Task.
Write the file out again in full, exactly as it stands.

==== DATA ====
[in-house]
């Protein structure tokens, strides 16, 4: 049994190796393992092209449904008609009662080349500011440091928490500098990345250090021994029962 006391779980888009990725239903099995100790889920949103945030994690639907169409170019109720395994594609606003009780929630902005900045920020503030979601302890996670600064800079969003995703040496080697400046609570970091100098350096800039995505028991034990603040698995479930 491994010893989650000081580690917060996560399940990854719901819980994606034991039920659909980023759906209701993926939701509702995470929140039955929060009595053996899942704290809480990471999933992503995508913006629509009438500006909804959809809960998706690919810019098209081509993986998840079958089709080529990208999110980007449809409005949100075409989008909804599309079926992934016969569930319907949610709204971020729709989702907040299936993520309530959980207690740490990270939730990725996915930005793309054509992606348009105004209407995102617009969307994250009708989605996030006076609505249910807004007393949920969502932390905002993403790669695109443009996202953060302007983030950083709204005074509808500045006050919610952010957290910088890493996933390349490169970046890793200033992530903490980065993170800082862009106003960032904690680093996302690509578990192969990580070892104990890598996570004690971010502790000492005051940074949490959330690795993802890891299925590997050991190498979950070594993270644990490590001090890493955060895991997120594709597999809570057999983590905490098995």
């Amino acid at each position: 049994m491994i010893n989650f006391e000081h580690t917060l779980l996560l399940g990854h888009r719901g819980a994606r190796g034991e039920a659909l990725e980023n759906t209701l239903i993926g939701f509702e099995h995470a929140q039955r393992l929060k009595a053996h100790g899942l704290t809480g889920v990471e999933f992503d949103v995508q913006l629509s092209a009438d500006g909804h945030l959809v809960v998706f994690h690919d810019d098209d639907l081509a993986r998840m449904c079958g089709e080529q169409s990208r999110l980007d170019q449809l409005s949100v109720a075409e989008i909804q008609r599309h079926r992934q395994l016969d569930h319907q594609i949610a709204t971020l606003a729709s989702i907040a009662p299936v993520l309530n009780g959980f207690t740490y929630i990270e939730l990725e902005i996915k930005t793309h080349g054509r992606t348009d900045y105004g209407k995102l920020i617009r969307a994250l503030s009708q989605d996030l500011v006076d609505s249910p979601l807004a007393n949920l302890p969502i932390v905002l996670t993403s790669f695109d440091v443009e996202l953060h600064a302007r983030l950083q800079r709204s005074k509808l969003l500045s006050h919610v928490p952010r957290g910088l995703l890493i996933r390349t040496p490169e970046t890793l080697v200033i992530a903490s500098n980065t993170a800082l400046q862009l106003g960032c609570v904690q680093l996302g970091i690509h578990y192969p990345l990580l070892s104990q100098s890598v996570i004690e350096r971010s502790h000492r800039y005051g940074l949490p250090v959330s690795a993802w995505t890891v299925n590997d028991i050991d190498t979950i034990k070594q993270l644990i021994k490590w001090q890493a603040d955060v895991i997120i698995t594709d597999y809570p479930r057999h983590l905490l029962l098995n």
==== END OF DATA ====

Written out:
[in-house]
């Protein structure tokens, strides 16, 4: 049994190796393992092209449904008609009662080349500011440091928490500098990345250090021994029962 006391779980888009990725239903099995100790889920949103945030994690639907169409170019109720395994594609606003009780929630902005900045920020503030979601302890996670600064800079969003995703040496080697400046609570970091100098350096800039995505028991034990603040698995479930 491994010893989650000081580690917060996560399940990854719901819980994606034991039920659909980023759906209701993926939701509702995470929140039955929060009595053996899942704290809480990471999933992503995508913006629509009438500006909804959809809960998706690919810019098209081509993986998840079958089709080529990208999110980007449809409005949100075409989008909804599309079926992934016969569930319907949610709204971020729709989702907040299936993520309530959980207690740490990270939730990725996915930005793309054509992606348009105004209407995102617009969307994250009708989605996030006076609505249910807004007393949920969502932390905002993403790669695109443009996202953060302007983030950083709204005074509808500045006050919610952010957290910088890493996933390349490169970046890793200033992530903490980065993170800082862009106003960032904690680093996302690509578990192969990580070892104990890598996570004690971010502790000492005051940074949490959330690795993802890891299925590997050991190498979950070594993270644990490590001090890493955060895991997120594709597999809570057999983590905490098995």
């Amino acid at each position: 049994m491994i010893n989650f006391e000081h580690t917060l779980l996560l399940g990854h888009r719901g819980a994606r190796g034991e039920a659909l990725e980023n759906t209701l239903i993926g939701f509702e099995h995470a929140q039955r393992l929060k009595a053996h100790g899942l704290t809480g889920v990471e999933f992503d949103v995508q913006l629509s092209a009438d500006g909804h945030l959809v809960v998706f994690h690919d810019d098209d639907l081509a993986r998840m449904c079958g089709e080529q169409s990208r999110l980007d170019q449809l409005s949100v109720a075409e989008i909804q008609r599309h079926r992934q395994l016969d569930h319907q594609i949610a709204t971020l606003a729709s989702i907040a009662p299936v993520l309530n009780g959980f207690t740490y929630i990270e939730l990725e902005i996915k930005t793309h080349g054509r992606t348009d900045y105004g209407k995102l920020i617009r969307a994250l503030s009708q989605d996030l500011v006076d609505s249910p979601l807004a007393n949920l302890p969502i932390v905002l996670t993403s790669f695109d440091v443009e996202l953060h600064a302007r983030l950083q800079r709204s005074k509808l969003l500045s006050h919610v928490p952010r957290g910088l995703l890493i996933r390349t040496p490169e970046t890793l080697v200033i992530a903490s500098n980065t993170a800082l400046q862009l106003g960032c609570v904690q680093l996302g970091i690509h578990y192969p990345l990580l070892s104990q100098s890598v996570i004690e350096r971010s502790h000492r800039y005051g940074l949490p250090v959330s690795a993802w995505t890891v299925n590997d028991i050991d190498t979950i034990k070594q993270l644990i021994k490590w001090q890493a603040d955060v895991i997120i698995t594709d597999y809570p479930r057999h983590l905490l029962l098995n």